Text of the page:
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10 Great Movies That Will Make You Lose Your Faith in Humanity

21 February 2018 | Features, Film Lists | by Diamantakos Yannis

Human society evolves rapidly day after day. There have been many glorious achievements for humanity in the quest for evolvement and self-discovery. Sadly, there are far too many atrocities in human history as well. From the smaller and publicly unknown crimes committed inside a family home to World War-level atrocities, humans have proved time and time again that they can be a truly vicious species.

Egoistic reasons, insanity, greed, or just the sheer audacity of the power-hungry human race wanting to exceed nature itself leads to dehumanization and often reveals society’s crumbling infrastructure.

Here are 10 movies that are prime examples of humanity’s cruelty, vanity and arrogance that make you lose your faith in it.

The list is not a top 10, and the order of the movies is random. One does not simply rank human brutality and madness…

 

10. Leviathan (2014)

Leviathan

Andrey Zvyagintsev is a great filmmaker whose filmography may be relatively small, but his films are always relevant and enduring, dealing mostly with themes of everyday life and how tragedy befalls ordinary people.

Like his outstanding film debut “The Return” (“Vozvrashchenie”) (2003), “Leviathan” tells the story of a simple man engulfed in tragedy, hopelessness and pain as he tries to prevent the demolition of his home. He tries to deal with political corruption, lawyers’ empty words and false promises, and everyday struggles as he sees further misfortunes befalling his family.

According to the director, the story is based on real-life events that occurred in the United States when a man named Marvin Heemeyer attempted to demolish the town hall and mayor’s house after colliding with him on zoning disputes.

The protagonist, Kolya, is tragic figure, seeing his life disintegrating day by day, unable to react. Everything he tries to deal with, from the mayor, the court, the system as a whole and the fragile happiness of his family, is simply beyond him.

The most heart-wrenching aspect of the movie is perhaps the glimmers of hope the protagonist feels from time to time, as he is fed false promises and the dream of a better tomorrow. The viewer sympathizes with Kolya, yet in speculating the turn of events, they know there is no hope while he does not. A true tragic hero.

Political corruption in movies is often portrayed with a preachy, slightly naive tone, or by simply regurgitating political scandals that hardly affect common people. This is a movie that deals with the premise of corruption on a smaller scale, a mayor wanting to expropriate the protagonist’s land, home and small business driven by profit, ignoring a “mere peasant’s” fate.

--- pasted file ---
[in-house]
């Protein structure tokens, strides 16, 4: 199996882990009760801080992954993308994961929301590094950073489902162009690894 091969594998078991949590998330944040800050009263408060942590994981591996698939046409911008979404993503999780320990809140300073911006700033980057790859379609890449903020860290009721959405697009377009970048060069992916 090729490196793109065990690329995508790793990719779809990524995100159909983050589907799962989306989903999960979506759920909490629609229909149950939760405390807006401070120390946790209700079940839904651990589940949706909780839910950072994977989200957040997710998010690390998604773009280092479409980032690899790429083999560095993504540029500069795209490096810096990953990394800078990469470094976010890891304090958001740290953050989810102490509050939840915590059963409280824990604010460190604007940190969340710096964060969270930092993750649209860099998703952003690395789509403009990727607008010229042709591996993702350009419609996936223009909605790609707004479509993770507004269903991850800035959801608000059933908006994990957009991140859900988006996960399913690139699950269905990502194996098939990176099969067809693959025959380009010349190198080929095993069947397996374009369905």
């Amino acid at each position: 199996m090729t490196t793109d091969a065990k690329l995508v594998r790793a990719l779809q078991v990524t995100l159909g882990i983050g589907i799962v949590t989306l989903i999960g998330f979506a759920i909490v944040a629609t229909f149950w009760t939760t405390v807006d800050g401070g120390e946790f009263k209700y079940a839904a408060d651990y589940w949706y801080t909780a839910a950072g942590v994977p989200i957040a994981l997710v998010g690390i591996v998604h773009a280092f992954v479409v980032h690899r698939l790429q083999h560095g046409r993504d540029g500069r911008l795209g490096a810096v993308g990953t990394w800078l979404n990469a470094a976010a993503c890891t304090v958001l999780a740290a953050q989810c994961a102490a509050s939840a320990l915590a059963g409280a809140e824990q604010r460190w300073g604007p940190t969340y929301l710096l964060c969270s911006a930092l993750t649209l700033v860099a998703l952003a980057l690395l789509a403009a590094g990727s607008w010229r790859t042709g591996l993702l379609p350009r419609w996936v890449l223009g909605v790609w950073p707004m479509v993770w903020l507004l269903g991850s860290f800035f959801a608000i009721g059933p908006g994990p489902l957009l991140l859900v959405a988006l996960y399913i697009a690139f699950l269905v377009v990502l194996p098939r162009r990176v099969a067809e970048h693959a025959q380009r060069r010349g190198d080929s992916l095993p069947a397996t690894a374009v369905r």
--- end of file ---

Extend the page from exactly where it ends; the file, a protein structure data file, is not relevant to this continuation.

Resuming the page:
Politicians are a common example of humanity’s corruption, scandals and egoistic behavior, but when their actions mingle with common people’s lives, trampling them in the process is even more sad and irritating.

The scene of the demolition is particularly harrowing yet iconic, ending the film on a really somber tone, reminding that in most cases, human corruption and power abuse is unbeatable.

 

9. Salo Or The 120 Days of Sodom (1975)

Salo, or the 120 Days of Sodom (1975)

An obvious choice for a “lose your faith in humanity” list is this notorious classic film by Pier Paolo Pasolini based on Marquis de Sade’s novel.

Pasolini chose to transpose the era of the book’s setting from 18th century France to Benito Mussolini’s regime in Italy, keeping the castle setting and the general idea of the book intact.

The movie tells the story of 18 teenagers (boys and girls) kidnapped by four sadistic, fascist libertines who subject them to 120 days of extreme physical and psychological torture involving constant humiliation, coprophagia, mutilation and eventually murder.

The horrendous acts are done and narrated in such a casual, natural way, in a similar fashion as the book, which makes the movie highly controversial, even for today’s standards.

The nihilistic, highly immoral tone of the film is a statement against fascism, human cruelty and perversion while maintaining a sense of hopelessness throughout, as a constant reminder of human’s ultimate fate.

No matter how much the teenagers cry, beg and obey, their fate was sealed from the start. That is the main reason Pasolini chose to separate the movie in four segments (circles) similar to Dante’s Divine Comedy. After all, one of the most famous quotes of the Inferno leaves no room for interpretation: “Abandon all hope ye who enter here.”

Sure, the movie is an insight about carnal desires, sexually-induced pain, a surrender to animalistic instincts, and the general concept of sexual libertinism, but it escalates fast from just a carnal, sadomasochistic tale to purely psychological terror inducing as the circles succeed one another.

It is an allegory for political corruption, abuse of power, and how the dictatorship imposes on people through violence, but most importantly it speculates on how ideologies and personal desires lead humans to extremes, ignoring rational thought and years of development. Unfortunately, it is still a relevant premise.

All in all, one cannot simply have their faith in humanity shaken by another torture porn film. It must have a higher meaning. Apart from the obvious shock-induced criticism, the movie was bashed as communist propaganda because of Pasolini’s background.

It was the same with “The Gospel According to Saint Matthew” (1964), “Teorema” (1968) and his other works as well. Maybe it is propaganda, maybe not, but the fact is that Pasolini tried to penetrate political ideologies through “Salo,” exposing the true nature of fanaticism, no matter what it is called.

 

8. In A Glass Cage (1986)

In A Glass Cage (1986)

This is another fairly unknown masterpiece of Spanish cinema. Unfortunately, it is mostly known as “one of the sickest movies of all time” and is used for its shock value alone. Its notoriety is well gained as it goes over the top with its themes and violence toward the end; however, it is a movie of bottomless depths as well, demanding a more perspicacious approach.

It deals with a former sadist pedophile Nazi doctor (already extreme enough) who tried to commit suicide by jumping off a window, fearing he would be exposed. When he fails to succeed, he finds himself imprisoned in a paralyzed body maintained only by an iron lung.